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Making Change

Here's another independent filmmaker's dream come true. Like Hal Hartley, Richard Linklater and Richard Rodriguez before them, Kevin Smith (director) and Scott Mosier (producer) maxed out a handful of credit cards and hocked prized personal effects to produce a prized -- and prize winning -- progeny. Smith's and Mosier's is Clerks, a film so scuzzy looking (one writer said it looked like it was shot with a convenience store surveillance camera) that it breaks through an aesthetic wall and comes through looking perversely stylish.

This film defines high concept, slacker-style. It tracks the doings, slight though they are, of two friends who run the registers in neighboring businesses. One, Dante (Brian O'Halloran), oversees a convenience store in repressed fashion. He sees himself as a conscientious victim, one doomed to carry out his responsibilities to the nth degree. Lowly or not, they are his, and he is theirs. Randal (Jeff Anderson) clerks the video shop next door in somewhat different fashion. For Randal, the fact that his job sucks relieves him of any obligation to faithfully execute its demands. He closes the store every few minutes to wander over and remind Dante of what a loser he is for caring about his job. Responsibility makes cowards of us all, according to Randal. In the ultimate display of independence, Randal shuts down early to go to a competitor and rent an outlandish porn video that he'll watch during "work." Imagine Beaver Cleaver as Butt-head's running mate and you'll have the general idea.

As the pair's philosophical standoff progresses, a variety of deadbeats and drug dealers drift in and out of Dante's store and become briefly involved either in one of the movie's running gags or in the wrangling itself. The gags are predictable, but funny in a foul-mouthed sitcom manner. In one, a running count of the number of guys Dante's current girlfriend has given head to finally adds up to 37. No matter; he was thinking of going back to the real love of his life, his habitually unfaithful high school girlfriend. But a wedding announcement for the high school ex appears in the local paper, and Dante has to endure a string of comments about how great she looks in the accompanying photo.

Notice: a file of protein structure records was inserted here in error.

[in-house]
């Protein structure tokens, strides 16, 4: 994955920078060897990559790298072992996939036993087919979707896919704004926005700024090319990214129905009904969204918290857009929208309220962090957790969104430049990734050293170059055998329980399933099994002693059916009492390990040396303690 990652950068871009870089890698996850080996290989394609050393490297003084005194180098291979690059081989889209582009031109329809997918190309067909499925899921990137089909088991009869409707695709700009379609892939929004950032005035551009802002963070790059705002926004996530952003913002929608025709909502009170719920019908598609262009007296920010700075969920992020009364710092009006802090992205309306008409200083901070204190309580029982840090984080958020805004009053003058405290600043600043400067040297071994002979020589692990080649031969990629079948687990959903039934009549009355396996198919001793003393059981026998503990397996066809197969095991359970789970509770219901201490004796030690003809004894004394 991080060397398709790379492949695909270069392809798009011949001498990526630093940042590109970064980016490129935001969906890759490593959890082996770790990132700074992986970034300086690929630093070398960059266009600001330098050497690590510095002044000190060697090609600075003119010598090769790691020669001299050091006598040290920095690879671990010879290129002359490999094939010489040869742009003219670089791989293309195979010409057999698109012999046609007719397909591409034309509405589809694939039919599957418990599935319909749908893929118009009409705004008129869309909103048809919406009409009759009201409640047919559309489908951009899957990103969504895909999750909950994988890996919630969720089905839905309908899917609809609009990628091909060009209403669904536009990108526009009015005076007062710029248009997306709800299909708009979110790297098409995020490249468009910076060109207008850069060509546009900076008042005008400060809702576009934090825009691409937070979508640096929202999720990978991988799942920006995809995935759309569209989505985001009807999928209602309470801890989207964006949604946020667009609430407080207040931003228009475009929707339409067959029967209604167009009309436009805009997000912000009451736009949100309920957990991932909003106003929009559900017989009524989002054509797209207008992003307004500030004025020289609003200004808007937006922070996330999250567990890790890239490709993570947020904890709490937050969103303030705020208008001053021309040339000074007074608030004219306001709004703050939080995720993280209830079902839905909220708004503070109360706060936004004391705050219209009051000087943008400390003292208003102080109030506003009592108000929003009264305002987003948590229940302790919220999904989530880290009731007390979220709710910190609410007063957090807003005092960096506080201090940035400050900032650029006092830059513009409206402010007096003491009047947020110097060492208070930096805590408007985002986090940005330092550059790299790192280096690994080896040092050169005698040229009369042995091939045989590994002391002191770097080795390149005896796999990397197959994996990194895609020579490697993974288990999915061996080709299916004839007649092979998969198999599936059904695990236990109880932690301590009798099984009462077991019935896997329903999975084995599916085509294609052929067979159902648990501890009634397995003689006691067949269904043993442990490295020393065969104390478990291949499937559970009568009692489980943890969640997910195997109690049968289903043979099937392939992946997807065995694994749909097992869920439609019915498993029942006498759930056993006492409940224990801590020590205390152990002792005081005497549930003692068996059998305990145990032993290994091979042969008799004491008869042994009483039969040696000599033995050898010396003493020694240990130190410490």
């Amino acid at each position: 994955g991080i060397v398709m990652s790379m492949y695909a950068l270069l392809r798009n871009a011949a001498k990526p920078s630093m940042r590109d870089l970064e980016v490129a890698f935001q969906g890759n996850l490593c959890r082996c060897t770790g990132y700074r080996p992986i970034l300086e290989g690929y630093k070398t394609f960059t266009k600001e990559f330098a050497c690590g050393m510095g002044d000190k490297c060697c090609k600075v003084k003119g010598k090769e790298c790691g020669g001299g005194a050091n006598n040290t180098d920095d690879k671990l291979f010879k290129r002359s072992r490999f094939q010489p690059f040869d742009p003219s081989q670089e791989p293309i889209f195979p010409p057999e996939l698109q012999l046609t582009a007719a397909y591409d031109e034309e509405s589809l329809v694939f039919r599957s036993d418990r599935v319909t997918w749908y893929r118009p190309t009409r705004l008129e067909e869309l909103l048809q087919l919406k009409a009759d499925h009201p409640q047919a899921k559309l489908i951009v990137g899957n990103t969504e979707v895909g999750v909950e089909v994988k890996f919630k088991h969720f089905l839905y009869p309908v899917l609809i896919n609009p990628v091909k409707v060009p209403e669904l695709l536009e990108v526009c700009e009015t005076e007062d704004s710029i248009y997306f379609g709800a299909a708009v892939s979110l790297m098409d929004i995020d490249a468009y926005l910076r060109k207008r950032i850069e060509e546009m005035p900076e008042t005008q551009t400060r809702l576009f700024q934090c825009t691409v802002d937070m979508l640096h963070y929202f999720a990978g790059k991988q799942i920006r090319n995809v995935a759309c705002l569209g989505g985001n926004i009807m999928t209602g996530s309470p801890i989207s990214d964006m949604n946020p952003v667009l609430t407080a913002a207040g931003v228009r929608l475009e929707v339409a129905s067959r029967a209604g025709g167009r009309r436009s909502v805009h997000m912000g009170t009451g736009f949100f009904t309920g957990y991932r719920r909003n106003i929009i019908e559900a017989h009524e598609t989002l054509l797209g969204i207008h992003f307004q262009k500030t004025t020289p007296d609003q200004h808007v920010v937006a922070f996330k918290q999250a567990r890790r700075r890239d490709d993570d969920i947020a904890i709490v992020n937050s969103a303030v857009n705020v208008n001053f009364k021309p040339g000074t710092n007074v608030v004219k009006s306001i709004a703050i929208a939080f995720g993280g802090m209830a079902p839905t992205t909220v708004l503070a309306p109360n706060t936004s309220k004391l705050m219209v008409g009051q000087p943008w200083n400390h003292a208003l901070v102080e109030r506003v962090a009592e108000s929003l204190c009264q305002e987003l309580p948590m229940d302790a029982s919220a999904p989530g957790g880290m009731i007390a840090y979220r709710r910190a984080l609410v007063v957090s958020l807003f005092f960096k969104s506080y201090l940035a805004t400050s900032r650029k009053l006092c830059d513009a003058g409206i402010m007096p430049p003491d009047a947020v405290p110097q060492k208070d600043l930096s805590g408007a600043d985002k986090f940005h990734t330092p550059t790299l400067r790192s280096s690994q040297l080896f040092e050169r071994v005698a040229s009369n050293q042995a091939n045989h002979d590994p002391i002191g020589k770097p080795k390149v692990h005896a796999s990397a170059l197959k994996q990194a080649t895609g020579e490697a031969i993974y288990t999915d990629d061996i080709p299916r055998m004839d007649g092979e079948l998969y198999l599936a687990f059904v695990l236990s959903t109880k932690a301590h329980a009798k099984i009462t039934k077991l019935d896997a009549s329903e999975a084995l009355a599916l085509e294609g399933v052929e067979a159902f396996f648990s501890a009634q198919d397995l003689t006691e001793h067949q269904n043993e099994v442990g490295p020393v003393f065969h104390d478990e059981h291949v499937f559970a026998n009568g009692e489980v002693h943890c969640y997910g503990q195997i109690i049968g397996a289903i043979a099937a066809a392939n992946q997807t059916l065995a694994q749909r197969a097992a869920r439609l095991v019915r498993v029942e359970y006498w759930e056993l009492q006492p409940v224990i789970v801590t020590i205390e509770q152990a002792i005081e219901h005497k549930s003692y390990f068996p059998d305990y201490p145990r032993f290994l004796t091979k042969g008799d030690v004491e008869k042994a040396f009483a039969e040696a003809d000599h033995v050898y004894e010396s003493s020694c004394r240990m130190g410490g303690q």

It took awhile for Clerks to grow on me. At first, I felt that all concerned were trying too hard to be quirky. Too, the dingy graininess of the film itself and the amateurish level of acting were off-putting. But once it became clear that Dante and Randal really cared about each other, and that their arguing amounted to much more than simply killing time, the film won me over, the crummy technicals becoming something like a badge of sincerity. The acting never equals the writing, but the screenplay, and the least frenetic elements of the direction, are strong enough to carry the day.

Clerks.
Written and directed by Kevin Smith. With Jeff Anderson, Brian O'Halloran, Kevin Smith and Scott Mosier.

Rated R.
91 minutes.

 
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